Spectra Optical Coherence Tomography (OCT) using partially coherent light is an emerging medical imaging technique that has found many clinical applications in ophthalmology.
One of the primary attributes of this technique is the high resolution of the images obtained, which means that in some applications OCT remains the only technique capable of visualizing clinically relevant structures. This is the case for the posterior pole of the human eyeball. Here the most important organ is the retina, which consists of many thin and translucent cell layers.
With OCT optical tomography it becomes possible to obtain images of retinal cross sections with a resolution of the order of micrometers (tenths of a hair’s thickness!), enabling detailed analysis of all relevant retinal layers.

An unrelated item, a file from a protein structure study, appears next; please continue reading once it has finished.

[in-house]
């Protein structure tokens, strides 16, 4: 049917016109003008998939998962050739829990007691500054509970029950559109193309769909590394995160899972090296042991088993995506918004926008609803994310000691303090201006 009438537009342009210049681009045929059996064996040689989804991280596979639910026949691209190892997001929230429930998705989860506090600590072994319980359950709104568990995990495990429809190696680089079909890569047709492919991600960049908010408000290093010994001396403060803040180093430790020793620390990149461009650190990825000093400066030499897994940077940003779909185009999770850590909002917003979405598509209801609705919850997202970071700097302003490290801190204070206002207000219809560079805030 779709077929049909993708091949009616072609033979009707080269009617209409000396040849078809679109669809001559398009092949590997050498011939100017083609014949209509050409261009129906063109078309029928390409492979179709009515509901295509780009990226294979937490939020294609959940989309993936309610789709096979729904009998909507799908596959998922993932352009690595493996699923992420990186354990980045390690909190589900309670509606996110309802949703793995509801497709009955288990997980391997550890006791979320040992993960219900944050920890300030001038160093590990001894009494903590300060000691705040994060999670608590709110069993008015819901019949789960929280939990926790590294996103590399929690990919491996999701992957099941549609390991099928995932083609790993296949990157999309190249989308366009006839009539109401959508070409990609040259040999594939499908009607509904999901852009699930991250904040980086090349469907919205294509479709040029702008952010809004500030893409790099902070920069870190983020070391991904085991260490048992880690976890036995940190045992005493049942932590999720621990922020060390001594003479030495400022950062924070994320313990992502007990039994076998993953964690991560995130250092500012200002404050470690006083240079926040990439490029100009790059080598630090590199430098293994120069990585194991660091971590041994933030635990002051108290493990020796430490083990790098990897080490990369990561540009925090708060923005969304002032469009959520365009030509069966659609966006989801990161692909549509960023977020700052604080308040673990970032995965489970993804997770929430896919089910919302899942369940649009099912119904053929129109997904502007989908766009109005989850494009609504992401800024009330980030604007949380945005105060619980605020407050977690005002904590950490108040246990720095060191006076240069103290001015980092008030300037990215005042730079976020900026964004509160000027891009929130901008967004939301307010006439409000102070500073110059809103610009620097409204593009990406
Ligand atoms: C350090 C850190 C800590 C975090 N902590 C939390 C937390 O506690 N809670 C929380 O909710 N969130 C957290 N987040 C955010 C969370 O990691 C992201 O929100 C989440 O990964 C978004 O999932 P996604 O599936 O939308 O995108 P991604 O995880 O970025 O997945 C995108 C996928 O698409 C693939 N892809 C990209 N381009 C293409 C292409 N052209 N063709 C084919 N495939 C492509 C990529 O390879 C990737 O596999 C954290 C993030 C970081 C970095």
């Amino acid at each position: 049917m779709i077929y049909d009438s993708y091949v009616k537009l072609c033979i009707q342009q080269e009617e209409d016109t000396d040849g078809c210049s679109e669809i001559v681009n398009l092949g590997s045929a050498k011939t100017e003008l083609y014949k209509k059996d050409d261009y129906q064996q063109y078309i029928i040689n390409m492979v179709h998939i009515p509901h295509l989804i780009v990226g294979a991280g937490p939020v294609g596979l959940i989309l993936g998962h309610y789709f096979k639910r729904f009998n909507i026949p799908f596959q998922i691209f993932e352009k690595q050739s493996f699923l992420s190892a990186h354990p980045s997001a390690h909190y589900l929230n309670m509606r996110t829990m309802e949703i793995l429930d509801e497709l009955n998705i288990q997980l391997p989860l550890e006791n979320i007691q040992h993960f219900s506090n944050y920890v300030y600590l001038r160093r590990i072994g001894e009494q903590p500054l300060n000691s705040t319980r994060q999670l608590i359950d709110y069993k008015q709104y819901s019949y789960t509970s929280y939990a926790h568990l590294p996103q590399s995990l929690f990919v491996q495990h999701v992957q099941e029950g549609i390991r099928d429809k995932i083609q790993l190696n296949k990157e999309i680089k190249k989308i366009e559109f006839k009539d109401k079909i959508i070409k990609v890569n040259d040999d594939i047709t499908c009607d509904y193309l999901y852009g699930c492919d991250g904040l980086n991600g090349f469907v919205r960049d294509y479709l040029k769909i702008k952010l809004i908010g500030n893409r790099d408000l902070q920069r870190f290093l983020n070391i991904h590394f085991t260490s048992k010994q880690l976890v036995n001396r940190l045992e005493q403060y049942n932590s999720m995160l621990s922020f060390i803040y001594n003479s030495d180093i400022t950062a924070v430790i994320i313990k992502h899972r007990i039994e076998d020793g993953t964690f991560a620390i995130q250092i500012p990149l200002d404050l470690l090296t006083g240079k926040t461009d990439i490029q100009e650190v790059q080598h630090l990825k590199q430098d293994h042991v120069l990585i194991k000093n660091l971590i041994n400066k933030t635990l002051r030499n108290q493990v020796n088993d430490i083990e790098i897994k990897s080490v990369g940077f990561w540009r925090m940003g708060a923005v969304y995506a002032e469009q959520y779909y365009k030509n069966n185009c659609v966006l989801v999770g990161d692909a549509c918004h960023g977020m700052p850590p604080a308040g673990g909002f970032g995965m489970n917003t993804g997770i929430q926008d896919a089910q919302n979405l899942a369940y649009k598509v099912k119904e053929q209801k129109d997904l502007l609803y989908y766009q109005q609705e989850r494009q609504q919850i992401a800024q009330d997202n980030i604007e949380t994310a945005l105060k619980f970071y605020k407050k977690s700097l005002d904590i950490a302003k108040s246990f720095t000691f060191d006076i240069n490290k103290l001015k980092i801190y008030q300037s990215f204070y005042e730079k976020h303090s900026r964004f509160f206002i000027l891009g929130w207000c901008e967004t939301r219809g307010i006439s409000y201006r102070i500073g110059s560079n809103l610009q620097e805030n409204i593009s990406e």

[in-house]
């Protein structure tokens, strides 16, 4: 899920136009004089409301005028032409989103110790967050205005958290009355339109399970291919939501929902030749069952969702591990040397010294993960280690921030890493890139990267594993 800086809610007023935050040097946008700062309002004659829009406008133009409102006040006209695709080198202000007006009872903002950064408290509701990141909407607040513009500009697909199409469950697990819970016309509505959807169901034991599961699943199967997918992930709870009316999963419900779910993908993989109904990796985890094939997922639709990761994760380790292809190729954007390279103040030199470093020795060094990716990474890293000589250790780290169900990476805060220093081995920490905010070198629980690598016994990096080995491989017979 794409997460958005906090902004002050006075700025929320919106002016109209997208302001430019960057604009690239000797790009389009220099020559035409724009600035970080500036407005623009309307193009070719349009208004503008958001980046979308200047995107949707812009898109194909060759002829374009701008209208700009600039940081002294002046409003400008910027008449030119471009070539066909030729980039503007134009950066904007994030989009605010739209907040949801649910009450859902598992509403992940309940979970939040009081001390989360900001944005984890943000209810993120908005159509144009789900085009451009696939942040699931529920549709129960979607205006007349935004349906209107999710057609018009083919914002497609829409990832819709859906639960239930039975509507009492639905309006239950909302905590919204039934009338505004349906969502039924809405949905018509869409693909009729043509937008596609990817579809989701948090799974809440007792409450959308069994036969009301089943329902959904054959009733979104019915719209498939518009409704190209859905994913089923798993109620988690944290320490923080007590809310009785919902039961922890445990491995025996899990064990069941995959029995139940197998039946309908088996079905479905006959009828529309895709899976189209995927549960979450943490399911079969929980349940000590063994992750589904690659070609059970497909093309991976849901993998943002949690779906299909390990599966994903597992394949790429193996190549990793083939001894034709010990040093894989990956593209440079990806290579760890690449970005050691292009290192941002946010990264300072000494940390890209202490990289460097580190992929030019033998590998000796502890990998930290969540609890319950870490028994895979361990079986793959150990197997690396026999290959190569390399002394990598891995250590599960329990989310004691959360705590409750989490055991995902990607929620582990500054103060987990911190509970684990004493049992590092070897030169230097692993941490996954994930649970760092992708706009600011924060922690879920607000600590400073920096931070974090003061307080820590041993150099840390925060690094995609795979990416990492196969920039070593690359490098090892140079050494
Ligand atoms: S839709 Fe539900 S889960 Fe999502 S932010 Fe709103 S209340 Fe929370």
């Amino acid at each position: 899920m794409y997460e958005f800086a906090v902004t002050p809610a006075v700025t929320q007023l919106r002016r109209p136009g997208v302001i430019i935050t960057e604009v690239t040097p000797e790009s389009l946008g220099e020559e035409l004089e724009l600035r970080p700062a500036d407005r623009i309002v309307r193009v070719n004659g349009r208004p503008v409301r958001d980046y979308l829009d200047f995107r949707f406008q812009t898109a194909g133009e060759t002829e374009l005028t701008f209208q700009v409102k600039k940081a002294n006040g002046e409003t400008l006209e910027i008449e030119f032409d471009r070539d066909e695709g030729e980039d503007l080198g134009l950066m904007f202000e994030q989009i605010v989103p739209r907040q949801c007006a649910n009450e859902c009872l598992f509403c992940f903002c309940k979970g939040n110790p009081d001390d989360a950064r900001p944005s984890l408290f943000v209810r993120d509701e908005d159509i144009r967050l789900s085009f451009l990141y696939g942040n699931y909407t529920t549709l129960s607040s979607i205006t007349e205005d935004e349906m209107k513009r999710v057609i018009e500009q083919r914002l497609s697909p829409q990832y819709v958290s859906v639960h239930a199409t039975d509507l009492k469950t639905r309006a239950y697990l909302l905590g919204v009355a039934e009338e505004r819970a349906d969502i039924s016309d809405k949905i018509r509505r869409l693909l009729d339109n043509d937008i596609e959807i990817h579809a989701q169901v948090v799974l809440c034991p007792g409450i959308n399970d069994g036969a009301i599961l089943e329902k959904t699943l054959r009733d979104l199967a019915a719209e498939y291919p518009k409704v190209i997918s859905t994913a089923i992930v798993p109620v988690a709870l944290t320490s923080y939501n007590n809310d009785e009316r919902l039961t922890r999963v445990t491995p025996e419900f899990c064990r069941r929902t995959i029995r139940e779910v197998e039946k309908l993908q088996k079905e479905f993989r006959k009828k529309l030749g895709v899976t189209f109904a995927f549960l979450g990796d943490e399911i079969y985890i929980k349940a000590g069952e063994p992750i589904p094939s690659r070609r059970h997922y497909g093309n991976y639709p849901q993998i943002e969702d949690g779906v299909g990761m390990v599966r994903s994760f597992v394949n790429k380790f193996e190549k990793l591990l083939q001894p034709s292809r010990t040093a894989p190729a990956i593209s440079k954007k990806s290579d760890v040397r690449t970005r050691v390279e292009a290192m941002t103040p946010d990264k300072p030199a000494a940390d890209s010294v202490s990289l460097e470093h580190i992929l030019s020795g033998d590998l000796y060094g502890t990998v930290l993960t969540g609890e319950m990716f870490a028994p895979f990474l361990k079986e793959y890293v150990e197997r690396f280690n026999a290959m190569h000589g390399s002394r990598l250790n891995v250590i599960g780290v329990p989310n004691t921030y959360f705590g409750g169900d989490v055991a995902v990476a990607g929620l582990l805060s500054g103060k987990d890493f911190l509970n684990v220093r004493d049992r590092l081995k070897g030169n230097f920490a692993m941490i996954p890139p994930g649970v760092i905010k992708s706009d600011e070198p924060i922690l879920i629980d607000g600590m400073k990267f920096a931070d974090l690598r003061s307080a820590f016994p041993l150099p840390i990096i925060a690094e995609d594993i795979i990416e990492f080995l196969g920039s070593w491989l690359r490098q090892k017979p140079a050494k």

Spectral optical tomography OCT allows to combine high resolution with high speed of data registration, which enables reconstruction of three-dimensional structure of retina. The obtained images can be analyzed automatically by a computer and thus it becomes possible to objectively assess the progress of retinal lesions occurring in such diseases as glaucoma, age-related macular degeneration, macular holes, retinal detachments, pre-retinal membranes and many others.
The world’s first prototype device for obtaining intravital cross-sectional images of the anterior and posterior chamber of the eye using the Spectral OCT method was designed and built in the Medical Physics Group of the Institute of Physics at Nicolaus Copernicus University in Torun, Poland.
CT images of the retina of a healthy human eye obtained with this instrument were published by this research group in 2002. The first images of cross sections of eyes with lesions were obtained in the Department of Eye Diseases of the Collegium Medicum in Bydgoszcz in application to the diagnosis of pathology of the anterior and posterior segment of the eye.
Just four years after the first report on the possible application of spectral OCT tomography for imaging, this technology was transferred to ophthalmic practice. This was made possible by the introduction of the first device of this type, the SOCT Copernicus.